Media Molecule’s PS4 exclusive Dream is extremely interesting, not only due to the creativity that pervades its gameplay, but also due to the intensive experimentation in the field of rendering that brought to the unique look we saw at E3.
That look is the fruit of many failures that brought to the final success, and Media Molecule Co-Founder and Technical Director Alex Evans showcased them in a talk at Siggraph titled “Learning from Failure: a Survey of Promising, Unconventional and Mostly Abandoned Renderers for ‘Dreams PS4’, a Geometrically Dense, Painterly UGC Game.”
As an high level introduction, here’s the description of the talk, that explains how the game’s rendering engine works:
“Over the last 4 years, MediaMolecule has been hard at work to evolve its brand of ‘creative gaming’. Dreams has a unique rendering engine that runs almost entirely on the PS4’s compute unit (no triangles!); it builds on scenes described through Operationally Transformed CSG trees, which are evaluated on-the-fly to high resolution signed distance fields, from which we generate dense multi-resolution point clouds. In this talk we will cover our process of exploring new techniques, and the interesting failures that resulted. The hope is that they provide inspiration to the audience to pursue unusual techniques for real-time image formation. We will chart a series of different algorithms we wrote to try to render ‘Dreams’, even as its look and art direction evolved. The talk will also cover the renderer we finally settled on, motivated as much by aesthetic choices as technical ones, and discuss some of the current choices we are still exploring for lighting, anti-aliasing and optimization.”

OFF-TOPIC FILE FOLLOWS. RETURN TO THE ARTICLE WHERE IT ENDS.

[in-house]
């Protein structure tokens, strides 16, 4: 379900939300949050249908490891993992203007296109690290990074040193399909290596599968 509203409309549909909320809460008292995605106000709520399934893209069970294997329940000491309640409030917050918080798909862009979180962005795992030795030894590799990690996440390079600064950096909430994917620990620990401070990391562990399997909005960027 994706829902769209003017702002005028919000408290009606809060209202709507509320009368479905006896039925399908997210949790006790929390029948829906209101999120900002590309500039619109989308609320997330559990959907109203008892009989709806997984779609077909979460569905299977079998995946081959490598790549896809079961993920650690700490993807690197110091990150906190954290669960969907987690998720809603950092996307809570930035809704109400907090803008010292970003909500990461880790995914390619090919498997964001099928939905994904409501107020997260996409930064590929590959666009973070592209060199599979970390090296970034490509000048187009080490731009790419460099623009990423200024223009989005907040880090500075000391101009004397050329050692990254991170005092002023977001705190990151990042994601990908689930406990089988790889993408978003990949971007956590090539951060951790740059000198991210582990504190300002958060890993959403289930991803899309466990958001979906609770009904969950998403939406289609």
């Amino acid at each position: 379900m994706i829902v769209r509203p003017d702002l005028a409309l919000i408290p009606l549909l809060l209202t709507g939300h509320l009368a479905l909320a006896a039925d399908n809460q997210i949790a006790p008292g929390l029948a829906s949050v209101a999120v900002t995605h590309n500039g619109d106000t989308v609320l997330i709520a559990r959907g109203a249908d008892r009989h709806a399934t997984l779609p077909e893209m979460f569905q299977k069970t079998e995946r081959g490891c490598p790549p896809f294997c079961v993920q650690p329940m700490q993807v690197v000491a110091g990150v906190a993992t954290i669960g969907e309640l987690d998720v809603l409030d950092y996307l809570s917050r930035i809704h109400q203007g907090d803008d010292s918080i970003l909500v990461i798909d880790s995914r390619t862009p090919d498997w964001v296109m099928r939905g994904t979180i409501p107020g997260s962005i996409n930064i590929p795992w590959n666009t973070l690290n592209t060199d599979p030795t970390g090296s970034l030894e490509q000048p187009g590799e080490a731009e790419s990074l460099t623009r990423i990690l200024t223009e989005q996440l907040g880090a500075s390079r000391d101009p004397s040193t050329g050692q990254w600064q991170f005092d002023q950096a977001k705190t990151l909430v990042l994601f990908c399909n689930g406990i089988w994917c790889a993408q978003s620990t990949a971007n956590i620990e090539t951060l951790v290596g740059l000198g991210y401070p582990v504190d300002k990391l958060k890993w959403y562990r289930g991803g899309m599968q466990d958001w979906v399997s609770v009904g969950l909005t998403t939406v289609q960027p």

At the beginning, Evans worked on PC using PS Move controllers, the idea was to use platonic shapes with simple distance field as primitives. Each primitive was called an “edit” and it was possible to add and subtract from them, and also color them in different hues. It was also possible to blend them in a hard and soft way.
Models were made of 1 to 100,000 edits, and below you can see, among others, the “Dad’s head” model, made of 8,274 edits.
Then it was time to do animation tests for the models, but unfortunately the result proved too big, and that wasn’t convenient for uploading, which is important for this kind of game. In order to address that, an “evaluator” was written to evaluate the number of edits affecting each voxel of the model.
The first rendered was called “including the original histopyramids marching cubes, engine 1: the polygon edition.” It worked, but it created very dense meshes with mushy edges and slivers. Edges were eventually improved, but problems continued to persist.
Another attempt was made with Gigavoxels.
This led to the second engine attempt, named the “Brick Engine,” and born from a hybrid between gigavoxels and volumetric billboards. It ended up being the main engine a lot of the studio’s artists used for a couple of years. Unfortunately it was too slow and it created unavoidable artifacts.
The third engine attempt was the “Refinement Renderer.” It didn’t last long, and as such there aren’t many screenshots of it, but Evans believes it could be used for future projects.